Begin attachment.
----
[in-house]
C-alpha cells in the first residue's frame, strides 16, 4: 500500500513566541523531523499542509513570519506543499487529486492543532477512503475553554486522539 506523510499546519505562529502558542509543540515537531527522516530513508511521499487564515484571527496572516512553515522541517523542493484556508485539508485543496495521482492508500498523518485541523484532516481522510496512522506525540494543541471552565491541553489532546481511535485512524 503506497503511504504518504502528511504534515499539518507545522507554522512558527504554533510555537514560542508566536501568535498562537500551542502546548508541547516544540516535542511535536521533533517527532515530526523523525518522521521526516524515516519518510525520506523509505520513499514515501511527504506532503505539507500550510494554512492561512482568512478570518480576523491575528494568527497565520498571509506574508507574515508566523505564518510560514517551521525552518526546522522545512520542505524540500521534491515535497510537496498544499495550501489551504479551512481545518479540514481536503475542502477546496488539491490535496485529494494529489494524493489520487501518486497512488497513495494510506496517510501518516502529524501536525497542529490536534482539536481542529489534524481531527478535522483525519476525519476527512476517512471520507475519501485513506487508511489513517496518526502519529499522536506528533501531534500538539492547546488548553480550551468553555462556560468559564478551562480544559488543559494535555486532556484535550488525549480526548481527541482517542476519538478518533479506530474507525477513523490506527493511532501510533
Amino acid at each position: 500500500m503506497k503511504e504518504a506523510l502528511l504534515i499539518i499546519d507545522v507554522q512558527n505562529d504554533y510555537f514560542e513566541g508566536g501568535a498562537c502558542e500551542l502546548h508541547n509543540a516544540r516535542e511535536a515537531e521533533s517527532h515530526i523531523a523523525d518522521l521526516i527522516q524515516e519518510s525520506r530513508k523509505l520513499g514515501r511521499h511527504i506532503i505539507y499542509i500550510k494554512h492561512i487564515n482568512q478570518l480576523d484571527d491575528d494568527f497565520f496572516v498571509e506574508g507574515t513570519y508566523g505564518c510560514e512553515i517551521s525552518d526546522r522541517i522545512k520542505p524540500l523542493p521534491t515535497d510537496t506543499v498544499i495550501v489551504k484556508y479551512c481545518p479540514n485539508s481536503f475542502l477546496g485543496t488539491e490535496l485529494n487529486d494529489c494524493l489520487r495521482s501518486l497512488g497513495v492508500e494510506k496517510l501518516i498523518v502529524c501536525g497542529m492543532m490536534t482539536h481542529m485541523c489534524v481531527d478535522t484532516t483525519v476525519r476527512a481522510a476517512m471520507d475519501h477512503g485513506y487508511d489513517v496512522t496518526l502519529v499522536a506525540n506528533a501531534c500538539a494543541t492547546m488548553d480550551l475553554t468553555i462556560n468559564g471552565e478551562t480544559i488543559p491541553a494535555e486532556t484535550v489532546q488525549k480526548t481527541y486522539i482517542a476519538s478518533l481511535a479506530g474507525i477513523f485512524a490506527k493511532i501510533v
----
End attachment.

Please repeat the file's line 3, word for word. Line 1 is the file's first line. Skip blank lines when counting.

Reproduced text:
Amino acid at each position: 500500500m503506497k503511504e504518504a506523510l502528511l504534515i499539518i499546519d507545522v507554522q512558527n505562529d504554533y510555537f514560542e513566541g508566536g501568535a498562537c502558542e500551542l502546548h508541547n509543540a516544540r516535542e511535536a515537531e521533533s517527532h515530526i523531523a523523525d518522521l521526516i527522516q524515516e519518510s525520506r530513508k523509505l520513499g514515501r511521499h511527504i506532503i505539507y499542509i500550510k494554512h492561512i487564515n482568512q478570518l480576523d484571527d491575528d494568527f497565520f496572516v498571509e506574508g507574515t513570519y508566523g505564518c510560514e512553515i517551521s525552518d526546522r522541517i522545512k520542505p524540500l523542493p521534491t515535497d510537496t506543499v498544499i495550501v489551504k484556508y479551512c481545518p479540514n485539508s481536503f475542502l477546496g485543496t488539491e490535496l485529494n487529486d494529489c494524493l489520487r495521482s501518486l497512488g497513495v492508500e494510506k496517510l501518516i498523518v502529524c501536525g497542529m492543532m490536534t482539536h481542529m485541523c489534524v481531527d478535522t484532516t483525519v476525519r476527512a481522510a476517512m471520507d475519501h477512503g485513506y487508511d489513517v496512522t496518526l502519529v499522536a506525540n506528533a501531534c500538539a494543541t492547546m488548553d480550551l475553554t468553555i462556560n468559564g471552565e478551562t480544559i488543559p491541553a494535555e486532556t484535550v489532546q488525549k480526548t481527541y486522539i482517542a476519538s478518533l481511535a479506530g474507525i477513523f485512524a490506527k493511532i501510533v